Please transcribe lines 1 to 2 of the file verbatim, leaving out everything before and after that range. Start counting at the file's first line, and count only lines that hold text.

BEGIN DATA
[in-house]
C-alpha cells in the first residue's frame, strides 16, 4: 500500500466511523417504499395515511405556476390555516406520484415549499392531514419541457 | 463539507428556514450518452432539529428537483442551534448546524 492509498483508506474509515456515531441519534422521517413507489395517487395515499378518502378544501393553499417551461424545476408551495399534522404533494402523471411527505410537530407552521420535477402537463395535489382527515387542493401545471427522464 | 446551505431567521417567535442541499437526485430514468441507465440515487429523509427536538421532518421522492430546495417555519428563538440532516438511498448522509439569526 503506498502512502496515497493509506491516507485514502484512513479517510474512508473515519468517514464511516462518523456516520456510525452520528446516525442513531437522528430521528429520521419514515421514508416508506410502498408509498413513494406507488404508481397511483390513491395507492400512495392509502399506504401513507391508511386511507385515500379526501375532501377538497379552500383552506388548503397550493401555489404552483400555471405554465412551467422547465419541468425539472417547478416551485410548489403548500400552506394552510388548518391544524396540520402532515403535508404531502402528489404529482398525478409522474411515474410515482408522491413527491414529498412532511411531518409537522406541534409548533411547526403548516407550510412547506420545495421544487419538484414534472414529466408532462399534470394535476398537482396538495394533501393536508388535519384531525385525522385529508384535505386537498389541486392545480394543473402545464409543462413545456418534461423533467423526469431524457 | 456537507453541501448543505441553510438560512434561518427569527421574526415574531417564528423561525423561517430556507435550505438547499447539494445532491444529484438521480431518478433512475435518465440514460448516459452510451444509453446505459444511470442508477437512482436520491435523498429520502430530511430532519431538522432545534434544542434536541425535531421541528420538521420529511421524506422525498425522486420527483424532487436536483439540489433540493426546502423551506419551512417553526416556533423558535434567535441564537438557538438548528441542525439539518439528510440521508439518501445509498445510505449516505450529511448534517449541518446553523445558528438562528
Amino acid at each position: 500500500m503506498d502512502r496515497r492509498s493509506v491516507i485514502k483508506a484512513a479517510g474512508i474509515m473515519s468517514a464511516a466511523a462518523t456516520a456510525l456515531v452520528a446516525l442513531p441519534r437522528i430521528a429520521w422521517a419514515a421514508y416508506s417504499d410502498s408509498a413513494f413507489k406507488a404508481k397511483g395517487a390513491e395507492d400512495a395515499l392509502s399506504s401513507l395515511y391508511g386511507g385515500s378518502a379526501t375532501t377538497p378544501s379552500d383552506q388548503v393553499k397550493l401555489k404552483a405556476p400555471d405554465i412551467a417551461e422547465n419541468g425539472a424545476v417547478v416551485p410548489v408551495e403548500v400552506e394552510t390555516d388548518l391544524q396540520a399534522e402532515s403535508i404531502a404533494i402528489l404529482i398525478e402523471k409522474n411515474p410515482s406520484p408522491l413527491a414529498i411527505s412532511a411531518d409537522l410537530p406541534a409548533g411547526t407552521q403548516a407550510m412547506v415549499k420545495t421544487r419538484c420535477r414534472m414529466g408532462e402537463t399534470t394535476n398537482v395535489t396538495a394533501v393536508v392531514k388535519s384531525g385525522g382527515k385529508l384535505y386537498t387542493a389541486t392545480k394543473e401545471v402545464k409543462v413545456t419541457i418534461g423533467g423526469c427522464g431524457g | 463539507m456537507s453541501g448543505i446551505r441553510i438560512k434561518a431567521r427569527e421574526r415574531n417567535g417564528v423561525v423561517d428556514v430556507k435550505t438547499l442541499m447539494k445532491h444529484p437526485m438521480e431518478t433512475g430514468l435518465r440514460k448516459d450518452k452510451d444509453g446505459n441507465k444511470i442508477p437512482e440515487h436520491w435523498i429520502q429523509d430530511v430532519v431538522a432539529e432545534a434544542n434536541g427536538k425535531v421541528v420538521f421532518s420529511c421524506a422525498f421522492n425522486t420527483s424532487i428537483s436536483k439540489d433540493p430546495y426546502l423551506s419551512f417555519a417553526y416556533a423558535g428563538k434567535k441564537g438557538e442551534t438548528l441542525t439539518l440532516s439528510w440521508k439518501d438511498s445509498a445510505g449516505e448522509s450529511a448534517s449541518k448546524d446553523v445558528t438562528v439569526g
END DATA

[in-house]
C-alpha cells in the first residue's frame, strides 16, 4: 500500500466511523417504499395515511405556476390555516406520484415549499392531514419541457 | 463539507428556514450518452432539529428537483442551534448546524 492509498483508506474509515456515531441519534422521517413507489395517487395515499378518502378544501393553499417551461424545476408551495399534522404533494402523471411527505410537530407552521420535477402537463395535489382527515387542493401545471427522464 | 446551505431567521417567535442541499437526485430514468441507465440515487429523509427536538421532518421522492430546495417555519428563538440532516438511498448522509439569526 503506498502512502496515497493509506491516507485514502484512513479517510474512508473515519468517514464511516462518523456516520456510525452520528446516525442513531437522528430521528429520521419514515421514508416508506410502498408509498413513494406507488404508481397511483390513491395507492400512495392509502399506504401513507391508511386511507385515500379526501375532501377538497379552500383552506388548503397550493401555489404552483400555471405554465412551467422547465419541468425539472417547478416551485410548489403548500400552506394552510388548518391544524396540520402532515403535508404531502402528489404529482398525478409522474411515474410515482408522491413527491414529498412532511411531518409537522406541534409548533411547526403548516407550510412547506420545495421544487419538484414534472414529466408532462399534470394535476398537482396538495394533501393536508388535519384531525385525522385529508384535505386537498389541486392545480394543473402545464409543462413545456418534461423533467423526469431524457 | 456537507453541501448543505441553510438560512434561518427569527421574526415574531417564528423561525423561517430556507435550505438547499447539494445532491444529484438521480431518478433512475435518465440514460448516459452510451444509453446505459444511470442508477437512482436520491435523498429520502430530511430532519431538522432545534434544542434536541425535531421541528420538521420529511421524506422525498425522486420527483424532487436536483439540489433540493426546502423551506419551512417553526416556533423558535434567535441564537438557538438548528441542525439539518439528510440521508439518501445509498445510505449516505450529511448534517449541518446553523445558528438562528